Critics of her poem first appeared after its first publication in book form, in her 1844 edition of Poems. Reviews tended to agree on the positive and negative aspects of the poem. While they agreed that the meter was nigh impossible to follow (something that she admits in some of her letters after publication), they mainly praised her passion and ability to render into a poem such an impactful and significant issue. Her use of feeling is most noted as a laudable skill. In letters to Hugh Stuart Boyd, Barrett comments on her poem’s need for “versification” (1374); however, her letters do not indicate her opinion on the critics’ emphasis on her depth of feeling rather than other poetic nuances. Her ability to express emotion through her poetry is indicative of the sort of review given to a female poet, the kind of review Barrett discusses in Aurora Leigh: “You never can be satisfied with praise / Which men give women when they judge a book / Not as mere work but as mere women’s work” (Browning 2.232-234). This commentary about women authors in Aurora Leigh, published thirteen years after the first version of “The Cry of the Children,” could have been influenced by the criticism she received regarding the womanly feeling in “The Cry of the Children.”
This rare book, containing Elizabeth Barrett’s first publication of “The Cry of the Children,” is a significant part of the poet’s history. Many more trails of scholarly research could be examined apart from those I have discussed. While I have mentioned changes in the poem between its first publication and second publication, I have by no means exhausted all the specific line edits, and much more could be said to illuminate new meaning. And though I discussed how the placement of the poem in Blackwood’s and the 1850 Poems shaped the reader’s experience of “The Cry of the Children,” more could be said about the works following the poem in each publication, as well as Barrett’s placement of “The Cry of the Children” in her other books of poetry. The Armstrong Browning Library has many rare items relating to this poem along with critical commentary. As a resource for future study, The Works of Elizabeth Barrett Browning, edited by Sandra Donaldson, and Elizabeth Barrett Browning: Selected Poems, edited by Marjorie Stone and Beverly Taylor, both provide significant background information and source material. They also offer considerable footnotes regarding secondary sources and Barrett’s edits of the poem.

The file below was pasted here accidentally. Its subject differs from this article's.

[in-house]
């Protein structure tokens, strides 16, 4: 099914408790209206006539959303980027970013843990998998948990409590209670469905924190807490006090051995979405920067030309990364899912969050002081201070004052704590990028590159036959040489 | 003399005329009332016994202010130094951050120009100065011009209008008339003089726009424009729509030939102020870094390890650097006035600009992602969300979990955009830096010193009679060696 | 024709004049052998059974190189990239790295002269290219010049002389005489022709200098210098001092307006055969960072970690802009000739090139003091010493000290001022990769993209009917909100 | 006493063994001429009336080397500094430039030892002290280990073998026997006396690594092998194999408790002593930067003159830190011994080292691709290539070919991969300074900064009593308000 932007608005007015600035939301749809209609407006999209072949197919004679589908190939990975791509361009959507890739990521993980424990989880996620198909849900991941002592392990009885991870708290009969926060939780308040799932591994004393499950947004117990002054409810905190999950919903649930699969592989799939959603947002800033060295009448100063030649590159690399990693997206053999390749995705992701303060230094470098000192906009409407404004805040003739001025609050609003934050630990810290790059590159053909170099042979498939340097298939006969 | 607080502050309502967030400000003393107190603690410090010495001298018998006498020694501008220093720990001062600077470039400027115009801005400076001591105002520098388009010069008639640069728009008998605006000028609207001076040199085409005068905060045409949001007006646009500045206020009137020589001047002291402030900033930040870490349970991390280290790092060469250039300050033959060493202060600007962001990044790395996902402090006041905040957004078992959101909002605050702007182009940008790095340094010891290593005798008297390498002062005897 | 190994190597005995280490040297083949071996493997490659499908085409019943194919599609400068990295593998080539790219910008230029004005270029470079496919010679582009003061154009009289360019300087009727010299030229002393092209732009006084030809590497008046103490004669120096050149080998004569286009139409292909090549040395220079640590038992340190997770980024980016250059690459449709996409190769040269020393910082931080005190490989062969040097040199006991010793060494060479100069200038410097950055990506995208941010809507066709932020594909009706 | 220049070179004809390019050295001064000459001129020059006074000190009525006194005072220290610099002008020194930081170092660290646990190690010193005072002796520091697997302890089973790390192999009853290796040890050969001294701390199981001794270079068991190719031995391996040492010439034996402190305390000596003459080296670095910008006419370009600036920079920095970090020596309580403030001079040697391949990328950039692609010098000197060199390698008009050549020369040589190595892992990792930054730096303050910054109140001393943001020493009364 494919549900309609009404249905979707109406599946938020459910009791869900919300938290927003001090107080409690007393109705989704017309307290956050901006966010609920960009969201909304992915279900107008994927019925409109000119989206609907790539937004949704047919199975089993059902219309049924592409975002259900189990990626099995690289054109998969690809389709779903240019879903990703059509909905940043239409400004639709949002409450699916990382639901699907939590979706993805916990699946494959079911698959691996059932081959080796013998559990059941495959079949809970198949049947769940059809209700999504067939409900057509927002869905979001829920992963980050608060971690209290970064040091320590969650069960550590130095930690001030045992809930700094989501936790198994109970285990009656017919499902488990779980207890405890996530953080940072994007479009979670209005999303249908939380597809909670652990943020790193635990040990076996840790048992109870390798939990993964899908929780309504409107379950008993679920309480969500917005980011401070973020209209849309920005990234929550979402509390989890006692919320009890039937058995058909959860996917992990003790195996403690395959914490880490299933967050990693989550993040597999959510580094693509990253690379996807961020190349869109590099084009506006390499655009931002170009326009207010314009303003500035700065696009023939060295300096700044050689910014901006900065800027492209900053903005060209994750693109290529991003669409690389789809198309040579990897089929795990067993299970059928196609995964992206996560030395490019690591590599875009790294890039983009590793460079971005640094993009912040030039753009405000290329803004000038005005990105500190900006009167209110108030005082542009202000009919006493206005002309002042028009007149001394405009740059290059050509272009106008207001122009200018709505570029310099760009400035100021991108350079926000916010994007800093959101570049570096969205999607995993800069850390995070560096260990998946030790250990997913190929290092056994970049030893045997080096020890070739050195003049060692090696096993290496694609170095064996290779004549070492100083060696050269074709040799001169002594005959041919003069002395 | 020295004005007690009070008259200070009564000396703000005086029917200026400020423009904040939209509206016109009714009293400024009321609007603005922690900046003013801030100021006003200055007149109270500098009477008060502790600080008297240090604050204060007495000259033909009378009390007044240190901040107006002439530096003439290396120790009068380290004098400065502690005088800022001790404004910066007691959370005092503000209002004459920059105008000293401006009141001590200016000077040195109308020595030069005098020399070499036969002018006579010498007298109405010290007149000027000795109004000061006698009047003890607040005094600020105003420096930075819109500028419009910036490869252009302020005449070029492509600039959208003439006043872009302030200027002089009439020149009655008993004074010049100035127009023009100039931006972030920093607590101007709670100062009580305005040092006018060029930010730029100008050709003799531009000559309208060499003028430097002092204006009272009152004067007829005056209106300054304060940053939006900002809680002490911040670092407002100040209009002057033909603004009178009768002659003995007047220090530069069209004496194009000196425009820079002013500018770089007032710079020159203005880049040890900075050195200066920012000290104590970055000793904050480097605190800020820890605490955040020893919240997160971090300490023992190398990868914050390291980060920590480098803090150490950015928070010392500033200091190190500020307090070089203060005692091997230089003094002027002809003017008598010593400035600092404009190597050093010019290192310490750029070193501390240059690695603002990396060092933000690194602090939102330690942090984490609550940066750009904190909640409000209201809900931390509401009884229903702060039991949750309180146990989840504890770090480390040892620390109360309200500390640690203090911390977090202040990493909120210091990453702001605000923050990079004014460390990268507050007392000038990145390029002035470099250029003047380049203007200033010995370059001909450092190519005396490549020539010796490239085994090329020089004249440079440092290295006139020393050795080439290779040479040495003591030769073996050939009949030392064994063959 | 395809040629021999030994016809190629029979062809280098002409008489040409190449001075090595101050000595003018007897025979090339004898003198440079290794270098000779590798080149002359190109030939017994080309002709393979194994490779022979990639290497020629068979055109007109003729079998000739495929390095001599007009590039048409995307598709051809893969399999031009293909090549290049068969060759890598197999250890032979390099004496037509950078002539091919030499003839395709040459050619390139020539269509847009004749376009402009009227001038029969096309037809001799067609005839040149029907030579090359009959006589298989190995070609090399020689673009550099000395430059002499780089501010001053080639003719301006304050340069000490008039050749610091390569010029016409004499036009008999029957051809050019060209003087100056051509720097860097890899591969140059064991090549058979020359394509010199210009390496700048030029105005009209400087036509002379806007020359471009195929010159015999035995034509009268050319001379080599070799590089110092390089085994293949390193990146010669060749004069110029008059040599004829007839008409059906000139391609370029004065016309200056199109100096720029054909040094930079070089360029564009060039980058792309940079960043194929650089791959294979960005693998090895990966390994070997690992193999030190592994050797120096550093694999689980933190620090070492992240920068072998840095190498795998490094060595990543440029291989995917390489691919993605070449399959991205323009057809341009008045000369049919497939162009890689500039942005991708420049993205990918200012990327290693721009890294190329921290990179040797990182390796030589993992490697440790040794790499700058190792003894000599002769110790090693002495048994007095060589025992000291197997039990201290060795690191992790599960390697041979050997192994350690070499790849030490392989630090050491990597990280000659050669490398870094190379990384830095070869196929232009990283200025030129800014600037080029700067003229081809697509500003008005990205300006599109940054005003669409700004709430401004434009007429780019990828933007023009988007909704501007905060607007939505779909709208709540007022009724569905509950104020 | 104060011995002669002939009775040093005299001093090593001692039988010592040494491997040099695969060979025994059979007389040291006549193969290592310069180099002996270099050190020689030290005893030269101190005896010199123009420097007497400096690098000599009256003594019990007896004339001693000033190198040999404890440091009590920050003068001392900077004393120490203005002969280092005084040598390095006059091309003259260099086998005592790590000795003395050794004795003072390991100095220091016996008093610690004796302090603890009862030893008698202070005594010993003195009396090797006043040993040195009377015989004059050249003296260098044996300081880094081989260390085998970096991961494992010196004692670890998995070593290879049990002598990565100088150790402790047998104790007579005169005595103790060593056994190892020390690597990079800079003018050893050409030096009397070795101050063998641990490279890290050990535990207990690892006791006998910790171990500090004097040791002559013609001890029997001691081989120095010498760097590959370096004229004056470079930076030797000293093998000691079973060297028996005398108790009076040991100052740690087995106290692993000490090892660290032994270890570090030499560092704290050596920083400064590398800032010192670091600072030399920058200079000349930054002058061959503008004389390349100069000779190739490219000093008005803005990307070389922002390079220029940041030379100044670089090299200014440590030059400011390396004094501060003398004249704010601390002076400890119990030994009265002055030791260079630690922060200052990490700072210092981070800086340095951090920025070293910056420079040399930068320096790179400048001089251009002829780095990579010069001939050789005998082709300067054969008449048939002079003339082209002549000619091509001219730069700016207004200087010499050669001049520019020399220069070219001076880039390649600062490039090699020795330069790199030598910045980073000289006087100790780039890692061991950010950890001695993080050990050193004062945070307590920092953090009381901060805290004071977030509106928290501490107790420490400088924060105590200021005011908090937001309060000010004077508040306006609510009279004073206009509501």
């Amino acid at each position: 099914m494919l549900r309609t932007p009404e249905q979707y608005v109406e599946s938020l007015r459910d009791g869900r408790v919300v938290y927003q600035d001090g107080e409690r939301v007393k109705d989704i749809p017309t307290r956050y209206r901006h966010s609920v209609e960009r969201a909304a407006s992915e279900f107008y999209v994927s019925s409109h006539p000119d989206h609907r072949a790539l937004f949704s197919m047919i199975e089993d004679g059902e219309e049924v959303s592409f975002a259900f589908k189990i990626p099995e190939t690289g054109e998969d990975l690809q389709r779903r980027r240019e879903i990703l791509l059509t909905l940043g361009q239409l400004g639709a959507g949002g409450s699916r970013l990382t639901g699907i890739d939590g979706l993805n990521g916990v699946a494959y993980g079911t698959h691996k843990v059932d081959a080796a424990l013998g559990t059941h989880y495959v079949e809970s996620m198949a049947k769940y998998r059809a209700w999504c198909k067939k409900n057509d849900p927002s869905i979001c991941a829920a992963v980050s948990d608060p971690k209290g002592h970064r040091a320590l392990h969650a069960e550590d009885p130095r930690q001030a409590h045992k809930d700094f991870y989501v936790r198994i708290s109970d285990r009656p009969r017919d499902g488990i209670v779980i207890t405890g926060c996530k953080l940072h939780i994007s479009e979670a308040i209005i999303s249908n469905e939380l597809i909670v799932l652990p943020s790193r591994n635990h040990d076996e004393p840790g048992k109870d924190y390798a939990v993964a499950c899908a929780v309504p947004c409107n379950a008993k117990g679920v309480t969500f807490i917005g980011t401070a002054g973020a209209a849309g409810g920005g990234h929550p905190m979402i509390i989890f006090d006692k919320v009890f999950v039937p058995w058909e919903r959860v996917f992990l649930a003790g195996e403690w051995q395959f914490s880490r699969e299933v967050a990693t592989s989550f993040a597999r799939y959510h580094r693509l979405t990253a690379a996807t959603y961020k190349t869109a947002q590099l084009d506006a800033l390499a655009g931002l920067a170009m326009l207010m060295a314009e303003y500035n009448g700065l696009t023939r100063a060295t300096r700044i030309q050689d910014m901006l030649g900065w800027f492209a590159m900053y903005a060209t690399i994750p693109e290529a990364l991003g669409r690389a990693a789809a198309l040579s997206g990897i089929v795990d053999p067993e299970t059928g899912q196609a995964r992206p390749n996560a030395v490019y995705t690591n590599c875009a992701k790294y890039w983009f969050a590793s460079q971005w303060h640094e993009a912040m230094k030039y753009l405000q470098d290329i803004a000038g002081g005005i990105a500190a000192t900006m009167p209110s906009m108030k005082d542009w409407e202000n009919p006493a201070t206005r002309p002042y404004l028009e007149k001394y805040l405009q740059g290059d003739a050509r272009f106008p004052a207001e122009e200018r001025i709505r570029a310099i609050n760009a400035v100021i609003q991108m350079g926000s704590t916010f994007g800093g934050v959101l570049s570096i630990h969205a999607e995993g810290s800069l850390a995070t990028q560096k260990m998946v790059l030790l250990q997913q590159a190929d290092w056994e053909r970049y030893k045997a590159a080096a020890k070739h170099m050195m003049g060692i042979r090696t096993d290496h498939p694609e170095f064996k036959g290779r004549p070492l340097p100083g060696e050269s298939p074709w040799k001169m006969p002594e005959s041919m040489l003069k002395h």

Barrett Browning, Elizabeth. Aurora Leigh. Edited by Margaret Reynolds, W.W. Norton & Co., 1996.
Donaldson, Sandra. “The Cry of the Children.” The Works of Elizabeth Barrett Browning, vol. 2, Pickering & Chatto, 2010, pp. 431-435.
Finkelstein, David. “Blackwood’s Edinburgh Magazine.” Dictionary of Nineteenth Century Journalism, 2017, C19: The Nineteenth Century Index, http://gateway.proquest.com.ezproxy.baylor.edu/openurl?url_ver=Z39.88-2004&res_dat=xri:c19index-us&rft_dat=xri:c19index:DNCJ:146. Accessed 2 March 2017.
Hughes, Linda K. “Media by Bakhtin/Bakhtin Mediated.” Victorian Periodicals Review, vol. 44, no. 3, 2011, pp. 293-297. www.jstor.org/stable/23079112.
“Jolly Father Joe.” Blackwood’s Edinburgh Magazine 44 (August 1843). CCCXXXIV. Edinburgh: William Blackwood; London: T. Cadell and W. Davis: p. 259. ABLibrary Periodicals.
Stone, Marjorie and Beverly Taylor, editors. “The Cry of the Children.” Elizabeth Barrett Browning: Selected Poems. Broadview, 2009, pp. 148-156.